Gibbons writes, “Jesus was telling the religious leader that his neighbor, instead of being someone like him, was someone not like him at all, someone he would be uncomfortable with or even hate.”

He says churches need to seek out people who are different from them, not just like them. “There’s something truly divine about a movement of people who reach out to love others and be with others whom they find difficult to understand or love to be with.”

This is more than theory to Gibbons and Newsong Church. It’s a concept that permeates the church, as they intentionally pursue marginalized people, outsiders, people on the fringes of society. And he cautions, “It may very well mean that the church doesn’t grow numerically nearly as quickly as it otherwise might.” Imagine that–adopting a strategy which you know will slow your growth…just because you think it’s the way Jesus might do things.

Church growth exalts the “homogeneity” principle–that you attract people like you. United Brethren, for instance, are good at targeting other white, middle class folks. And that does, indeed, work. But that doesn’t mean it’s the way of Jesus. Gibbons illuminates another way to view our neighbors, and I find it engaging (partly, I’m sure, because it relates so well to me and my own church).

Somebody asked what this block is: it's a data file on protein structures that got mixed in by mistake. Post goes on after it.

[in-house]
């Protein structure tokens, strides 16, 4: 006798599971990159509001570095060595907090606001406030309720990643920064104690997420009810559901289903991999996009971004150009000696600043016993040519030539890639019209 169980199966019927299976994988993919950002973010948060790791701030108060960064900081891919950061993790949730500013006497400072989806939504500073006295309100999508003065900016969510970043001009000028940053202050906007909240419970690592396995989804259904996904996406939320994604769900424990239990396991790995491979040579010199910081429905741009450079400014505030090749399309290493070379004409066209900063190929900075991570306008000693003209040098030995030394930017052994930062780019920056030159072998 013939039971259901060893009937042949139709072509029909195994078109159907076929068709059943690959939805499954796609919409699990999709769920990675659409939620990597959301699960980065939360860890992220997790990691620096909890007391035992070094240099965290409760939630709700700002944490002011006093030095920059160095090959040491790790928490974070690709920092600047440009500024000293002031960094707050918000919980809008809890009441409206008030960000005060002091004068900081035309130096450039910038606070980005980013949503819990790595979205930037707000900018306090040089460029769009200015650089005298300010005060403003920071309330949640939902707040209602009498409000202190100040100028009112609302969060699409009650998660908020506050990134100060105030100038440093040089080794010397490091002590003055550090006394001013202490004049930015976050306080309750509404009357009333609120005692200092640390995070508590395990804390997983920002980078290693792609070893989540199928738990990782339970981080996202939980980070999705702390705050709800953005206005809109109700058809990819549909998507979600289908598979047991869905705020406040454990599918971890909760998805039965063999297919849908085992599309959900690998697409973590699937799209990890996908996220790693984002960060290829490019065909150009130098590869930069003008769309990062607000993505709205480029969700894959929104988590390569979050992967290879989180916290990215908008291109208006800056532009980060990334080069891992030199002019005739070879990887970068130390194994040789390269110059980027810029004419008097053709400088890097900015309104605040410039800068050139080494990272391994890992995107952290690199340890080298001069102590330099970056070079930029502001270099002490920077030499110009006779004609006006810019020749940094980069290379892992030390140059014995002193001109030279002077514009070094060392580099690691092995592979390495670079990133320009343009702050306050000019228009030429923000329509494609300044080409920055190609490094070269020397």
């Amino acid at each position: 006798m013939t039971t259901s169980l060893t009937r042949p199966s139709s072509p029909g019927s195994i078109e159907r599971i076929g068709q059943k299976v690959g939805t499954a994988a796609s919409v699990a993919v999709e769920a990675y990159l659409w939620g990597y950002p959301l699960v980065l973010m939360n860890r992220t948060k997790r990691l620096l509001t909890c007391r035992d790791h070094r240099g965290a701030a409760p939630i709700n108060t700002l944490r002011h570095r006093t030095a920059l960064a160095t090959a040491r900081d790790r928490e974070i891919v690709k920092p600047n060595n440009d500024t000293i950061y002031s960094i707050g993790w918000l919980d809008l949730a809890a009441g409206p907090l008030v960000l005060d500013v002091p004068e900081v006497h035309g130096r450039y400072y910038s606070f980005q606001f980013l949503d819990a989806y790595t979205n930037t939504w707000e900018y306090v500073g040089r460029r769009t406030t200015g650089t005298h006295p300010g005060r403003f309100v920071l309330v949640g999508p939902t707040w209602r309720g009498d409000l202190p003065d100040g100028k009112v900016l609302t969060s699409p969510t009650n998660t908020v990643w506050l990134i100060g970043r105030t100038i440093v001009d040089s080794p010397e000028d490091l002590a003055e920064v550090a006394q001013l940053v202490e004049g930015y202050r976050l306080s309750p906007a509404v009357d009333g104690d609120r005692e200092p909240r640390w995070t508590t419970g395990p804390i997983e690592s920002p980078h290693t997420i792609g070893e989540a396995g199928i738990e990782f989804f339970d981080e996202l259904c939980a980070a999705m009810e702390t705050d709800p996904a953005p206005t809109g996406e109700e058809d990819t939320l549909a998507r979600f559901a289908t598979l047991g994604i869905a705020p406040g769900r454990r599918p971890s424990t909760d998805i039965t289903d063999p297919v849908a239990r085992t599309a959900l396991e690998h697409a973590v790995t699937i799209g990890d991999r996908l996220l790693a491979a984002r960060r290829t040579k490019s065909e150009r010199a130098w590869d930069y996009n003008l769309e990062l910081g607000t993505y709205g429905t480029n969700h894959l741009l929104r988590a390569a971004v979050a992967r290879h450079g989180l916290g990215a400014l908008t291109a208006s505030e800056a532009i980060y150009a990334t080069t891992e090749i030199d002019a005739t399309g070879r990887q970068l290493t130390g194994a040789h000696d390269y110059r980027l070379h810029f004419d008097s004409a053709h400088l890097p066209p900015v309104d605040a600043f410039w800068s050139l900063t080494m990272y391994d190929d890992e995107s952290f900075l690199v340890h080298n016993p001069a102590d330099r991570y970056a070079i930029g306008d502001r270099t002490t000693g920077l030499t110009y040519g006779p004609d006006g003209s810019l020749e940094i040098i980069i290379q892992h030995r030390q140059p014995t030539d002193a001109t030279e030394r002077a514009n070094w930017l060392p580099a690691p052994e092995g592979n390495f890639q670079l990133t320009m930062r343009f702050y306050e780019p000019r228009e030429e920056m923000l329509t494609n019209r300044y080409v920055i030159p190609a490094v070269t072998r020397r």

There’s a whole lot of great stuff in this book.


Nicaraguan superintendent Juan Pavon and Francisco Najera, superintendent of our churches in Guatemala, overlook new target area for church planting in Guatemala.

At one of our churches in Guatemala, I met a fellow who emerged from a life of adultery. He had a confirmed case of AIDS, came to Christ…and no longer has AIDS.

They have people who have come out of extreme alcoholism, homosexuality, addictions–all sorts of things–and God has set them free.

I’m glad we’re not just planting churches in some areas that are already saturated with churches, but going into areas of desperate need.

Adam Will, pastor of Eden UB in southern Ohio, included the following in a recent blog post on his blog.

If there is something in your life that causes you to either sin or weakens your faith, GET RID OF IT! I am dead serious about this! If you’re a recovering alcoholic, you’d be STUPID to live in an apartment over a bar.